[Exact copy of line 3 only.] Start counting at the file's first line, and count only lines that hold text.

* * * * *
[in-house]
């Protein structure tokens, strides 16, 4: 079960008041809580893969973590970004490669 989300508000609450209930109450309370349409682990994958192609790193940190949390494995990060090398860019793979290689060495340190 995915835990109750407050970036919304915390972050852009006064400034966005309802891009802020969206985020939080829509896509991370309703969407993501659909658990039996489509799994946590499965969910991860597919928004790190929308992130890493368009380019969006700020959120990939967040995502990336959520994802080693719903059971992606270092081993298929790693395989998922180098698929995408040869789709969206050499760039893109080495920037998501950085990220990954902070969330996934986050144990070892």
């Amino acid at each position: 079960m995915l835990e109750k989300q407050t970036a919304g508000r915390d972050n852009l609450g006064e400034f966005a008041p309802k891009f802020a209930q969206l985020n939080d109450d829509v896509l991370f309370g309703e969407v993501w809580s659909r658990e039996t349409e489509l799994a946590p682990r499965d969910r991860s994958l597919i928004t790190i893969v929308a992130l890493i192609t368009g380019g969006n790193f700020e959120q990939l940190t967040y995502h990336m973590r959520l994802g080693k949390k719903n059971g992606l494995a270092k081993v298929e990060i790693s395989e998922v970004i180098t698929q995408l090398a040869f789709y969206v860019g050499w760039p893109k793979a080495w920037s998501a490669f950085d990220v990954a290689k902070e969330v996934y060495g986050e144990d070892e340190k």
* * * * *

């Amino acid at each position: 079960m995915l835990e109750k989300q407050t970036a919304g508000r915390d972050n852009l609450g006064e400034f966005a008041p309802k891009f802020a209930q969206l985020n939080d109450d829509v896509l991370f309370g309703e969407v993501w809580s659909r658990e039996t349409e489509l799994a946590p682990r499965d969910r991860s994958l597919i928004t790190i893969v929308a992130l890493i192609t368009g380019g969006n790193f700020e959120q990939l940190t967040y995502h990336m973590r959520l994802g080693k949390k719903n059971g992606l494995a270092k081993v298929e990060i790693s395989e998922v970004i180098t698929q995408l090398a040869f789709y969206v860019g050499w760039p893109k793979a080495w920037s998501a490669f950085d990220v990954a290689k902070e969330v996934y060495g986050e144990d070892e340190k």